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Scientific abstracts

Title:
Nutrient Responses of Wheat and Rapeseed under Different Crop Establishment and Fertilization Methods in Contrasting Agro-Ecological Conditions in Nepal
Authors:
Devkota, K.P., M. Devkota, L. Khadka, A. Khadka, G. Paudel, S. Acharya, and A.J. McDonald
Published in:
Soil and Tillage Research 181:46-62 (2018), English

Abstract:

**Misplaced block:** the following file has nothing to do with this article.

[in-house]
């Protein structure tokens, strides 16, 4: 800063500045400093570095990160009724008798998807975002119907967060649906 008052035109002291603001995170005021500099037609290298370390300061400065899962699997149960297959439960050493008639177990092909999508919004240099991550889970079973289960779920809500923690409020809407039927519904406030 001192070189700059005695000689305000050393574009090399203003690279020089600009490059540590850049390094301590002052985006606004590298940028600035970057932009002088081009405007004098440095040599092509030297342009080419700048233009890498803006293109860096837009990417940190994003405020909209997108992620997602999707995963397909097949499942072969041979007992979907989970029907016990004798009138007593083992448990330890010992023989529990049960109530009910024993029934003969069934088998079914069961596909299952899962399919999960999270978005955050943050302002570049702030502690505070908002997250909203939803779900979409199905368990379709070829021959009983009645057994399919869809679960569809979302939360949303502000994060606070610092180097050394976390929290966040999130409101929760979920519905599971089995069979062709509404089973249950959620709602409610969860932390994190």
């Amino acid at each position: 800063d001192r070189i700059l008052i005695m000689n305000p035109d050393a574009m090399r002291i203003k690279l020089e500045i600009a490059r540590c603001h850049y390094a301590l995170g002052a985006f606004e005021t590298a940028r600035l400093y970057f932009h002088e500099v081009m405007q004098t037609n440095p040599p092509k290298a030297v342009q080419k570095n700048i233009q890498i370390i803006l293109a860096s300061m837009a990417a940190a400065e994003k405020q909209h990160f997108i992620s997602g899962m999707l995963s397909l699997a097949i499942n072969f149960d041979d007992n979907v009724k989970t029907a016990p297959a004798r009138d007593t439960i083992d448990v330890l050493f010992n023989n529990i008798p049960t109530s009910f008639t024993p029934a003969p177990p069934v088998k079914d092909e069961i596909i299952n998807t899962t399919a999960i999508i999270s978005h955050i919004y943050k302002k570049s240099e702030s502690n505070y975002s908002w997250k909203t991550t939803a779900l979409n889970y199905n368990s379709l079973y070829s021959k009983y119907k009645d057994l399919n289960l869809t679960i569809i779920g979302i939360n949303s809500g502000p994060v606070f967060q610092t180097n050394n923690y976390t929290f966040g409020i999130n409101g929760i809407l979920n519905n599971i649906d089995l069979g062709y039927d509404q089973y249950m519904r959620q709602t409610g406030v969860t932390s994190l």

In Nepal, low fertilizer application rate is the primary factor contributing to poor yields of wheat (Triticum aestivum L.) and rapeseed (Brassica campestris var. Toria) crops. Cash constraints among the smallholders who commonly cultivate these crops necessitate economically-efficient approaches for improving yield. To that end, research was conducted to document current production practices and to assess indigenous soil fertility and responses to nitrogen (N) fertilizer applied at different rates. Fifty-five on-farm experiments (31 in wheat and 24 in rapeseed) were conducted in 2012 and 2013 in two contrasting production agro-ecologies (rainfed Hill ecology- Palpa District and irrigated plain Terai ecology- Nawalparasi District), with nutrient responses in two crop establishment methods, i.e., conventional tillage (CVT), broadcast seeding, and no residue retention on soil surface contrasted to those under ‘low soil disturbance’ conservation (strip) tillage (CST), line seeding, and loose residue on soil surface. Household surveys (N = 71 wheat, N = 49 rapeseed) indicated that 73% of farmers did not apply farm yard manure (FYM) at any time during the year. In Nawalparasi, over 33% of wheat farmers did not apply N, phosphorous (P), and potassium (K) fertilizers. Similar use patterns were documented for rapeseed. In Palpa, a higher percentage of farmers did not apply fertilizer and, among those that did, the mean application rates were lower than in Nawalparasi. CST and CVT crop establishment methods did not influence response to N or estimates of indigenous soil fertility in either crop or ecology. On average, yield responses to full rates of N, P, and K fertilizer were 2.2, 1.1, and 0.5 t ha−1 in wheat, respectively, and 0.3, 0.2, and 0.1 t ha−1 in rapeseed. Except for K in wheat, the yield responses to full rates of all three nutrients were higher in Palpa than in Nawalparasi, which could be due to higher yield potential or higher efficiency of use in Hill. Due to insufficient fertilizer use among farmers, the attainable yield gap that can be attributed to nutrient limitations was 2.6 and 0.34 t ha−1 in Palpa (Hill) and 1.9 and 0.18 t ha−1 in Nawalparasi (plain Terai) for wheat and rapeseed, respectively. Despite short term, this yield gap analysis showed wheat yield could be increased by 144-336% in Hill and by 95-184% in Terai and rapeseed yield over 100% in Hill and over 47% in Terai through the balanced nutrients and best-crop management practices (BMP). The comparatively low partial factor productivity (PFP) and agronomic efficiency (AE) suggests that gains in efficiency also help to close the fertility-related yield gap. This study supports findings from many other long-term and more ecologically diverse studies and provides additional justification for prioritizing increased fertilizer use coupled with management approaches that increase use efficiencies in order to close yield gaps for both crops in both agro-ecological conditions in Nepal.

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